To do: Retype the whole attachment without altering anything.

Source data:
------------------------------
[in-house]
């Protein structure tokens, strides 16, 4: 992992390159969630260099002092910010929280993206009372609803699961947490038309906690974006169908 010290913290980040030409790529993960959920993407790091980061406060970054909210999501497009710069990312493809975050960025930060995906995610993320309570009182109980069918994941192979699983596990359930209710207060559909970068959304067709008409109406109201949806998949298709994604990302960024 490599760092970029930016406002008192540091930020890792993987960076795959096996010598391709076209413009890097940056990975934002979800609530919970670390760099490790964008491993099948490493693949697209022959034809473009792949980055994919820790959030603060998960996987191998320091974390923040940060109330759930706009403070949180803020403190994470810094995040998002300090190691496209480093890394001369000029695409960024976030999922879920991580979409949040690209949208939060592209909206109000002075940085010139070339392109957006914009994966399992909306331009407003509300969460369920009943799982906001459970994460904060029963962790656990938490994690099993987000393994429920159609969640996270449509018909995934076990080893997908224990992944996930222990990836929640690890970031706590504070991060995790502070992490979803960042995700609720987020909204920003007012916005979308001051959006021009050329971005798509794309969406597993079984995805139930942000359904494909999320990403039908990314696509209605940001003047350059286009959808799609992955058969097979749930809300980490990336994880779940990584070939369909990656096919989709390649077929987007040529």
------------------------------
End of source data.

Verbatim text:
[in-house]
């Protein structure tokens, strides 16, 4: 992992390159969630260099002092910010929280993206009372609803699961947490038309906690974006169908 010290913290980040030409790529993960959920993407790091980061406060970054909210999501497009710069990312493809975050960025930060995906995610993320309570009182109980069918994941192979699983596990359930209710207060559909970068959304067709008409109406109201949806998949298709994604990302960024 490599760092970029930016406002008192540091930020890792993987960076795959096996010598391709076209413009890097940056990975934002979800609530919970670390760099490790964008491993099948490493693949697209022959034809473009792949980055994919820790959030603060998960996987191998320091974390923040940060109330759930706009403070949180803020403190994470810094995040998002300090190691496209480093890394001369000029695409960024976030999922879920991580979409949040690209949208939060592209909206109000002075940085010139070339392109957006914009994966399992909306331009407003509300969460369920009943799982906001459970994460904060029963962790656990938490994690099993987000393994429920159609969640996270449509018909995934076990080893997908224990992944996930222990990836929640690890970031706590504070991060995790502070992490979803960042995700609720987020909204920003007012916005979308001051959006021009050329971005798509794309969406597993079984995805139930942000359904494909999320990403039908990314696509209605940001003047350059286009959808799609992955058969097979749930809300980490990336994880779940990584070939369909990656096919989709390649077929987007040529």